Also, even with all of these capabilities, a lot is accessible even before you touch the shift key.

All of this is possible before any custom layouts, so I think given the complexity of some of those, this is a strong contender.

I dearly hope Faderfox keeps making these, as I think they’re utterly brilliant.

http://faderfox.de/dj3.html

dj44

Runner up: If the DJ3 feels actually too cramped, trade up to Faderfox’s DJ44. It is tiny in all the ways Native Instruments’ own hardware isn’t. And it does away with any kind of touchpads or pad controller or giant wheels. As a result, it gives you dedicated controls for everything without being coffee table-sized.

And you still get four decks’ worth of controls, more mixing controls than anything else I’ve seen, loads of effects, and sophisticated dedicated loop controls.

In other words, the DJ44 is a no-gimmick embodiment of how a lot of average users actually DJ. And it all comes in a nice metal briefcase, James Bond style.

It’s even smaller than you think: 290x220x55 mm – that’s only slightly larger than the size of an American sheet of paper.

It’s not cheap, at 500€, but it’s a beautiful investment at that price – and works neatly with Ableton and Traktor alike, plus anything that supports MIDI. Even if you don’t own it forever, it won’t be because it broke or got outdated.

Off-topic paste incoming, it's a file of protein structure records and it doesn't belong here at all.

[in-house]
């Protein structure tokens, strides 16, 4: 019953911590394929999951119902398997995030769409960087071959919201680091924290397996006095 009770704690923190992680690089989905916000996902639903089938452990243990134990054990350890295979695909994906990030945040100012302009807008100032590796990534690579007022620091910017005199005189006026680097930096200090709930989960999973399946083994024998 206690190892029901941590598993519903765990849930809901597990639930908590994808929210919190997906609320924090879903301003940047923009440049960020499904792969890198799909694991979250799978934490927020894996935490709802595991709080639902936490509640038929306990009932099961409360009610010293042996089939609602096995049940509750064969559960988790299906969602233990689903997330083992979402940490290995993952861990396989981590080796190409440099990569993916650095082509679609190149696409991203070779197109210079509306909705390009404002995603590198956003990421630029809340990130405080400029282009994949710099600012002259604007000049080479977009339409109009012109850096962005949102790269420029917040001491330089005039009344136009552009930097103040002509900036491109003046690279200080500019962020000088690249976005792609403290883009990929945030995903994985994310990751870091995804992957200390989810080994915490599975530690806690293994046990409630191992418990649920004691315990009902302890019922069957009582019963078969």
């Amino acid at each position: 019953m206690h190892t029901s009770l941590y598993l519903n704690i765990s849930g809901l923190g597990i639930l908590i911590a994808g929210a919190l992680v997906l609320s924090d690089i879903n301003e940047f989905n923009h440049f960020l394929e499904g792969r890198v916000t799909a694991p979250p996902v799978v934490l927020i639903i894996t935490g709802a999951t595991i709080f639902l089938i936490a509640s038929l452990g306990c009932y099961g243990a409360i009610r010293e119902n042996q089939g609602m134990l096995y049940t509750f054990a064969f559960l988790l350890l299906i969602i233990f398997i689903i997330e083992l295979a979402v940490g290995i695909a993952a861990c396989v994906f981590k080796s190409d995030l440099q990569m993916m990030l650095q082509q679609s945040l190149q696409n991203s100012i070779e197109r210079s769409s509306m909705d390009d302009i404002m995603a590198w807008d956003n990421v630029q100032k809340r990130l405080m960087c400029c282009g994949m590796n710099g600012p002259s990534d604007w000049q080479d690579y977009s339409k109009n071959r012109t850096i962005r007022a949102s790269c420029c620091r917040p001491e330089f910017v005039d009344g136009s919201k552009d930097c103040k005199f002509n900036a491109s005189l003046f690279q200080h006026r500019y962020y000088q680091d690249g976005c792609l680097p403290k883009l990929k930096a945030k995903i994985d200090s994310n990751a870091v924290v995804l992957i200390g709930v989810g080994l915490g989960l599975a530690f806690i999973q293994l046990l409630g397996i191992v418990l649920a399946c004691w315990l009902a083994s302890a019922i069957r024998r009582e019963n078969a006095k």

And it almost made this list, but for that price and the fact that it’s landscape orientation means you can’t sandwich it into a corner as easily as the other options here.

digitaldjtips has a nice DJ44 review; see also a video routine with the X1/Z1 (in German, but you can understand DJing in German)

faderfox.de

An iPad, running TKFX

The iPad can make this list for a number of reasons:

Traktor for iPad is a beautiful piece of software, with touch access to slicing up loops that still bests the desktop software – even with the introduction of some of its functionality on the pricey, enormous Traktor Kontrol S8 hardware.

The Z1 and iPad make for an absurdly-mobile DJ solution, so long as you’ve an iPad with lots of internal storage and you don’t mind someone snickering at you for DJing on a tablet.

And with the addition of the Lemur app (among others), an iPad is a perfect do-everything controller for desktop Traktor, too. If you can’t be bothered to remember exactly which custom mapping went where (see above), you can take advantage of touching something that’s actually a screen.

I covered this concept in a Lemur app introduced nearly a year ago:

The Most Complete iPad Control of Traktor Yet: One Lemur Template Does Nearly Everything

That project has evolved into a huge app called Traxus Control (which for some reason two people didn’t understand was what I was referring to in the previous link – here you go). With this, you really don’t need other controllers, period (you could even replace the Z1 with something smaller):
Traxus Control

More than adding controls, it could change how you play, with fancy extras like sequencers running Remix Decks.

Here, though, to force myself to make one decision, I’m going to limit the iPad to running TKFX.

TKFX controls only the effects in Traktor. But by focusing on that use case, it’s better for effects control than anything else I’ve seen. For one thing, you can swap in different effects easily to your different decks and slots.